For example, I only ever emailed my best promotions to my product-based business, the Energy Shop. Because of the nature of the email (irresistible promotion, limited inventory), subscribers became accustomed to opening and shopping as soon as possible.
That’s reader conditioning. Therefore, your schedule isn’t as important as sticking to the script (in other words, only send emails that add value).
As another example, I always leave the best information for last in emails from Marketing Creativity. I end with teasers (known as “curiosity loops”—in which I give the reader enticing information on what they’ll gain from the next email). Likewise, I leave free products or the article promoted in the email’s subject line at the tail end, towards my sign-off.
When recipients reply to say, “Yours are the only emails I read to the end!” I know my emails are doing their job. Writing is my living; I need people to want to read it.
I avoid sending emails that aren’t purposeful or meaningful. I’d rather skip a few weeks’ worth of newsletters (schedule be damned) then send fluff that wastes people’s time. Before you send your next email, make sure it checks the following boxes …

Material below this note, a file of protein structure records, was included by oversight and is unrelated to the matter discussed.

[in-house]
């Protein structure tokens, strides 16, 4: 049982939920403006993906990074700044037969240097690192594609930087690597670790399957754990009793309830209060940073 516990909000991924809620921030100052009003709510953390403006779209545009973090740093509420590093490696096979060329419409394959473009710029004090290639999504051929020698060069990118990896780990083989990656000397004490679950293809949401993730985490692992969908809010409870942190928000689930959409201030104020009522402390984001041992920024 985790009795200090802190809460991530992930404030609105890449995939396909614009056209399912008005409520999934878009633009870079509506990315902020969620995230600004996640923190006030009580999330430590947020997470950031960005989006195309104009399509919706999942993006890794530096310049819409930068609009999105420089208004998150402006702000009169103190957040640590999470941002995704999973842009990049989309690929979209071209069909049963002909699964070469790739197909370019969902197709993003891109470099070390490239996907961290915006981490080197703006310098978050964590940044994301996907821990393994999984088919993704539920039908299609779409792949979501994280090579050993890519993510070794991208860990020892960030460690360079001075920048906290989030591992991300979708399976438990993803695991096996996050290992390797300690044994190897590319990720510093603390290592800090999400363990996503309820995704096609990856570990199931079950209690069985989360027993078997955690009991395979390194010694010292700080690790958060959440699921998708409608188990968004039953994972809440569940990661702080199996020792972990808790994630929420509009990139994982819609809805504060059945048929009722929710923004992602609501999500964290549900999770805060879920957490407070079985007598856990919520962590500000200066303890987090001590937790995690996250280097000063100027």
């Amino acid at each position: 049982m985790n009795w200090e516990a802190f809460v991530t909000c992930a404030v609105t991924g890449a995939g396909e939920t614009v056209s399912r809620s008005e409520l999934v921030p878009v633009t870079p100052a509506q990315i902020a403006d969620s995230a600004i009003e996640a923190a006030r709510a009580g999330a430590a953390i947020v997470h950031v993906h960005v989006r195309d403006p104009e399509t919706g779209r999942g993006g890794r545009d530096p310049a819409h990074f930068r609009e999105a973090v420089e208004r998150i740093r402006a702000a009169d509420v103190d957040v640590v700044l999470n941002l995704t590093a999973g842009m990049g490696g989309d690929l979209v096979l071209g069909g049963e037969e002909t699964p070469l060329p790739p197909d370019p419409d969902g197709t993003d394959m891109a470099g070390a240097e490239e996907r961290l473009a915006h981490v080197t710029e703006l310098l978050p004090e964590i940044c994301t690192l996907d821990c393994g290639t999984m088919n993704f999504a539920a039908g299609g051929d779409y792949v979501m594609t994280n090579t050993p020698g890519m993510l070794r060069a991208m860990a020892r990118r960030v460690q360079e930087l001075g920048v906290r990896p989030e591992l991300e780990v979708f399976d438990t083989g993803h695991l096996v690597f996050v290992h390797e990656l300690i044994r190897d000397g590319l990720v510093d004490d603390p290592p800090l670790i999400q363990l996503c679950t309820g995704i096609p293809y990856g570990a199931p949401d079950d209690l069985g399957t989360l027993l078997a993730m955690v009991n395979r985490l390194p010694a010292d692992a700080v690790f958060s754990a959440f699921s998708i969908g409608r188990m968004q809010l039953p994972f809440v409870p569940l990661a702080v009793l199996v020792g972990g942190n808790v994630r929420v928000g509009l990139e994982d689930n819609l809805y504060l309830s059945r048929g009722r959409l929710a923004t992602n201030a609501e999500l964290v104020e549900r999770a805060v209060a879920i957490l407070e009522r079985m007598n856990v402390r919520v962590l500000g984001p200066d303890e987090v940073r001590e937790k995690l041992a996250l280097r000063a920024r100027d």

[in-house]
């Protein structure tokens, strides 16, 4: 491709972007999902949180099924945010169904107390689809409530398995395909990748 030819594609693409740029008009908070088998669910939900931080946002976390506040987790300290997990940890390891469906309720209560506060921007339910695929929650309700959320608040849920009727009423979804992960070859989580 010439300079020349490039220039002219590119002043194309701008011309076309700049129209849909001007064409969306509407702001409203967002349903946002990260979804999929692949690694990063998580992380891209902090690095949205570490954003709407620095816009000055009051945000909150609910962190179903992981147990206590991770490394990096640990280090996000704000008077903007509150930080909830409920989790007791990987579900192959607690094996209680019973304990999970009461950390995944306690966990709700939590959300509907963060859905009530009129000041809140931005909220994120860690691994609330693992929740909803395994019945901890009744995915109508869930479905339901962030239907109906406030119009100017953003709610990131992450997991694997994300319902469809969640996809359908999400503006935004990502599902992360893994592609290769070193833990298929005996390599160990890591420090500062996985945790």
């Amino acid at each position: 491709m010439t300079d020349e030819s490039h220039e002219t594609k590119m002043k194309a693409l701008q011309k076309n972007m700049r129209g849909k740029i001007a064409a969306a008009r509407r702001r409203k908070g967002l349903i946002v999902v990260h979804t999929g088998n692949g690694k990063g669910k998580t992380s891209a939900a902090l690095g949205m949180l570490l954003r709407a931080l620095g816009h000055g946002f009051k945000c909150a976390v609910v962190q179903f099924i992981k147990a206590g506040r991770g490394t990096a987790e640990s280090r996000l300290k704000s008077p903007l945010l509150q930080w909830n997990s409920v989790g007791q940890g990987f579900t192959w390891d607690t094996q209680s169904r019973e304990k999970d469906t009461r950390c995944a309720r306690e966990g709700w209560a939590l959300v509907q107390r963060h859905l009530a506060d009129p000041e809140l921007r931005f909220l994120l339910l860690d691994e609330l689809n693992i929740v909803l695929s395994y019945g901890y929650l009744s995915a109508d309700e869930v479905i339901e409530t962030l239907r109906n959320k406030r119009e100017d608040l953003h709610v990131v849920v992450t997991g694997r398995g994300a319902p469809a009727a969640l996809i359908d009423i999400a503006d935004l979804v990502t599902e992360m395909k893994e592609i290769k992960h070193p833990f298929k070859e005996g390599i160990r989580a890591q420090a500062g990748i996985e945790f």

Speak to wants versus needs
A fellow blogger I follow online launched a “social media cleanse” program in which she challenged you to stay off all things social for 30 days.
I thought to myself: Great blogger, terrible copywriter.
People never want to hear what they need to do. Deep down, they already know what they need to do, and they also know that getting it done is going to be hard!
Do we all know that 30 social media-free days would do us a world of good? Do we know that we need it? Of course! Do any of us want to make that difficult choice and sacrifice the instant gratification that comes with little red notifications?
Of course NOT!
Never tell them what they need. Instead, show them that you know what they WANT. Then, find a way to teach it, demonstrate it, deliver it, or systemize it—ultimately, package it as an “easier way.”
As David Garfinkel put it, “You can make a fortune selling people what they want, but you can go broke selling them what they need.” My fellow blogger friend can attest to that!
Eliminate the passive voice
A student of my Complete Copywriting course shared some outstanding copy from her re-written listing. Before her final edits, the third paragraph said: